A woman hikes along the edge of Upper Table Rock overlooking the Rogue Valley at sunset, Oregon.
Table Rock Preserve A hiker walks along the edge of Upper Table Rock. © Ben Herndon

Stories in Oregon

Five Iconic Oregon Places Protected by the Great American Outdoors Act

LWCF has had a major impact on our favorite places to get outside.

If there is one thing that all Americans can agree on, it’s our shared love of nature. Our collective passion for protecting the outdoor places we love was on full display recently when the U.S. Congress overwhelmingly passed the Great American Outdoors Act (GAOA) and secured full and permanent funding of the Land and Water Conservation Fund (LWCF).

Originally created under a 1964 law that mandated offshore oil and gas proceeds to support land and water conservation, LWCF has never been fully and permanently funded, until now. Thanks to GAOA, LWCF will invest $900 million annually to protect nature, expand recreation opportunities and conserve treasured natural places and ecosystems across the country.

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1. The Columbia River Gorge

That money will have a real impact here in Oregon. Over the past five decades, LWCF has delivered more than $320 million in funding for Oregon land and waters, helping to protect iconic Oregon places such as the Columbia River Gorge Scenic Area and The Nature Conservancy's Tom McCall Preserve in the Gorge.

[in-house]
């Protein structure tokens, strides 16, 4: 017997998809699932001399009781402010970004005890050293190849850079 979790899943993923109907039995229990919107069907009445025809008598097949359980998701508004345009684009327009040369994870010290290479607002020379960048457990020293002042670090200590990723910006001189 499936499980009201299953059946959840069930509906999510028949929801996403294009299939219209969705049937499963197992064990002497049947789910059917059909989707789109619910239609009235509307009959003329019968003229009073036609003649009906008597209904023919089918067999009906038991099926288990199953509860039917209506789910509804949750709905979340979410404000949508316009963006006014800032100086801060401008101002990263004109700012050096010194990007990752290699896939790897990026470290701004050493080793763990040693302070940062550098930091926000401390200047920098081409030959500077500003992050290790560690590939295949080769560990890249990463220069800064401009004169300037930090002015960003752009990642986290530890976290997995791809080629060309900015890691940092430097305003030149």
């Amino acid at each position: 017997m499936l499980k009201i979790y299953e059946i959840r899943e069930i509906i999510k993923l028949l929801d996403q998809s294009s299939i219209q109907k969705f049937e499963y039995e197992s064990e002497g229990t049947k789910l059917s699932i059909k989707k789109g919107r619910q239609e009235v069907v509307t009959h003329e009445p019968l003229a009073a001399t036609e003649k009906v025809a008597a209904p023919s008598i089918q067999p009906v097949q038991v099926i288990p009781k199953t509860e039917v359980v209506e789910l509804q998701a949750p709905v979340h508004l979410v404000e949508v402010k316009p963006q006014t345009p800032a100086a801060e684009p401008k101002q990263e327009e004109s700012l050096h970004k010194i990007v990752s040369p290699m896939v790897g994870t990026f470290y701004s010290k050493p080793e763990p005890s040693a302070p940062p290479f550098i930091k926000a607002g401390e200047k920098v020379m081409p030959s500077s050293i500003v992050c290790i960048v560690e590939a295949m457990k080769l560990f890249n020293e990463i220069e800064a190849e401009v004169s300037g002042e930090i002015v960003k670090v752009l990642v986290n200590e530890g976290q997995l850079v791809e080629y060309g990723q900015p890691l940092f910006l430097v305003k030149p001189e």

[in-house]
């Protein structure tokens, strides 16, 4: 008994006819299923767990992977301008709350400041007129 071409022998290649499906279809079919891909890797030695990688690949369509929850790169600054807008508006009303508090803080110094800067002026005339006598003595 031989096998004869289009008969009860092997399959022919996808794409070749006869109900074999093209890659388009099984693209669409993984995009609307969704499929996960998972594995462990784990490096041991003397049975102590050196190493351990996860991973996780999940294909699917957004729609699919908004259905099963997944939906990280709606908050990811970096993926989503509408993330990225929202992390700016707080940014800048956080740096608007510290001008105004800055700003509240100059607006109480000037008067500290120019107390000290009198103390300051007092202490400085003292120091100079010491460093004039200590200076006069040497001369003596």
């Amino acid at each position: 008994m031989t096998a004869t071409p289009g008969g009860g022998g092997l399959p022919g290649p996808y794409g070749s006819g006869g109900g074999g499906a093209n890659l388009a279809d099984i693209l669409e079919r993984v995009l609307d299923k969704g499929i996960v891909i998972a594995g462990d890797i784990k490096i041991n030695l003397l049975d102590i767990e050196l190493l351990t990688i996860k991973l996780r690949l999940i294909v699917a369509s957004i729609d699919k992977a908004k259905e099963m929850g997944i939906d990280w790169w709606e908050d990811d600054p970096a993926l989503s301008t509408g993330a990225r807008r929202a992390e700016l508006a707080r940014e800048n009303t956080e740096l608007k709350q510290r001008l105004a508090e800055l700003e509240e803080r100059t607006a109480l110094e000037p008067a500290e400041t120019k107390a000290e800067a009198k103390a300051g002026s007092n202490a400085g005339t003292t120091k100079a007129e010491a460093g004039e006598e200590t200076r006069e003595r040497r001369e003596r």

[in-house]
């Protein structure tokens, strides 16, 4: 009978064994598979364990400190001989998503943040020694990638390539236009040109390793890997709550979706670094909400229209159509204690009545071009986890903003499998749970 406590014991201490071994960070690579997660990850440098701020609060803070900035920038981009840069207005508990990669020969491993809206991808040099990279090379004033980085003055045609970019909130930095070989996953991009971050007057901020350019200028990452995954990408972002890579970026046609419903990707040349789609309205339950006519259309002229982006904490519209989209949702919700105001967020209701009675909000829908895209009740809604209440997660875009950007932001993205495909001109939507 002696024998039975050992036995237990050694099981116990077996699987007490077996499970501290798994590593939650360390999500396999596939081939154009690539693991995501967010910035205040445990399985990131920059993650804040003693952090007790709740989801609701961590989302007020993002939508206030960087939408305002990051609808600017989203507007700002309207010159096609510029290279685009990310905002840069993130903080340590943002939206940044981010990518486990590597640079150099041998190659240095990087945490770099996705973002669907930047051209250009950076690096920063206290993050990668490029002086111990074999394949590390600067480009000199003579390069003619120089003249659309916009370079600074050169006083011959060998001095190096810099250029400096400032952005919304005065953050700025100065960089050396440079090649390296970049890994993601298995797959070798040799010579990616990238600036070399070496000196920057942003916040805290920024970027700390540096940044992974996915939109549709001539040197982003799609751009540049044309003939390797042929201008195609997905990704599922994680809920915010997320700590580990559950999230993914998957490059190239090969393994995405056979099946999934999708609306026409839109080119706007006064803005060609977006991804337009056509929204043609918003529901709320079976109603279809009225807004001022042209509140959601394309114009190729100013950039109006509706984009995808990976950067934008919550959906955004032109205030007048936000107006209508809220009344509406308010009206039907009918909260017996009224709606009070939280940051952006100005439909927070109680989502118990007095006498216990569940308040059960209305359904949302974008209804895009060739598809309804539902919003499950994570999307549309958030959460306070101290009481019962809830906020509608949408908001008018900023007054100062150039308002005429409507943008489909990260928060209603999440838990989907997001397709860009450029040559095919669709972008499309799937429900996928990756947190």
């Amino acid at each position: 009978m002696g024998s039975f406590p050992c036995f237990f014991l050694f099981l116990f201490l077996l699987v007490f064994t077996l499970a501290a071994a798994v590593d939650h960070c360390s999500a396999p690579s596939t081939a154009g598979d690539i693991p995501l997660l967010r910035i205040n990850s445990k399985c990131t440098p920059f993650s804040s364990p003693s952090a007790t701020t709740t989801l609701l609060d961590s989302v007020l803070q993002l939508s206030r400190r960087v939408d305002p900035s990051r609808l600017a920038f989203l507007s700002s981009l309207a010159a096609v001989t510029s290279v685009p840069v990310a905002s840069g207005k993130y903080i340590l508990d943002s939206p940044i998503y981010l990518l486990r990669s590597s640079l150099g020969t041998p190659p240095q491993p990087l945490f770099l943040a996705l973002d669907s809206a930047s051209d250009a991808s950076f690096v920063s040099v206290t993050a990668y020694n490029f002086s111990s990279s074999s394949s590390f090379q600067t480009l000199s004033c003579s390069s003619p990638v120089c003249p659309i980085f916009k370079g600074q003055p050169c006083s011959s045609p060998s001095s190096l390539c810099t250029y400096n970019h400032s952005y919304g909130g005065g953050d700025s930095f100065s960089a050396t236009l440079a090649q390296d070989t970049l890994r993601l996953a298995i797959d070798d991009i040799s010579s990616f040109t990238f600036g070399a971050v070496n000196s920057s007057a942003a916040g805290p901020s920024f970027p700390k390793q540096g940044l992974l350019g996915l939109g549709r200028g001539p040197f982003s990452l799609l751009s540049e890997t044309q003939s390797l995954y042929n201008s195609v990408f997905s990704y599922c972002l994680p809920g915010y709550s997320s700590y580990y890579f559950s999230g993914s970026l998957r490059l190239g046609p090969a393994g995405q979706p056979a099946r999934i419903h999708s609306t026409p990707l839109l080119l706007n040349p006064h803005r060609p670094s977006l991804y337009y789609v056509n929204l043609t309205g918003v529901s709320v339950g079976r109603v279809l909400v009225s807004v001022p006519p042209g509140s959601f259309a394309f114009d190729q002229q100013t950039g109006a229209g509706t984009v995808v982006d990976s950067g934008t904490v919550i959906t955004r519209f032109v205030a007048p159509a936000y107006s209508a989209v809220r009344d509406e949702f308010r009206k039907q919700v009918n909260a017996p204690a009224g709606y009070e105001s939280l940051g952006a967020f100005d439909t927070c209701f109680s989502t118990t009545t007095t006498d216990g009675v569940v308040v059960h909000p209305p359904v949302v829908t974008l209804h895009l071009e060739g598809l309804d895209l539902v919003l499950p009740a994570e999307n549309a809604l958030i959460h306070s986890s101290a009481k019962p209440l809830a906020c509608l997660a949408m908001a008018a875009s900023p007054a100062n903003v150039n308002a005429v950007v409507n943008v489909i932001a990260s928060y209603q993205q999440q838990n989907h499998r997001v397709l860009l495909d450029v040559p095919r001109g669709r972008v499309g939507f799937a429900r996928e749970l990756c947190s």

Sunrise over the Columbia River Gorge in Oregon. The fog rolls in over the Columbia River with hills and forests surrounding
Columbia River Gorge Oregon's Columbia River Gorge and places like TNC's Tom McCall Preserve are protected and funded by LWCF. © Becky Fajardo/2018 Photo Contest

2. Table Rocks Preserve

Among many other things, we can now unlock vital LWCF dollars to implement our 40-year vision of protecting an additional 2,841 acres of undeveloped property located on the west and south side of Lower Table Rock Preserve to expand public access. This is especially meaningful to members of the Confederated Tribes of the Grand Ronde and Siletz and the Cow Creek Band of the Umpqua Tribe of Indians. It also means a great deal to the thousands of young children who visit the Table Rocks Preserve each year to study its rich biodiversity and cultural heritage.

The view from the southern tip of Lower Table Rock during a stormy spring evening overlooking the Rogue Valley in southern O
Table Rocks Preserve TNC co-owns and manages the Table Rocks Preserve with the Bureau of Land Management. The passage of the Great American Outdoors Act & full funding for LWCF helps protect it. © Ben Herndon

3. Crater Lake National Park

The Great American Outdoors Act also establishes the National Parks and Public Land Legacy Restoration Fund which will invest $1.9 billion to support deferred maintenance projects on federal lands. In Oregon, this amounts to more than $116 million to support special places such as Crater Lake National Park and other park and public lands that have fallen into disrepair.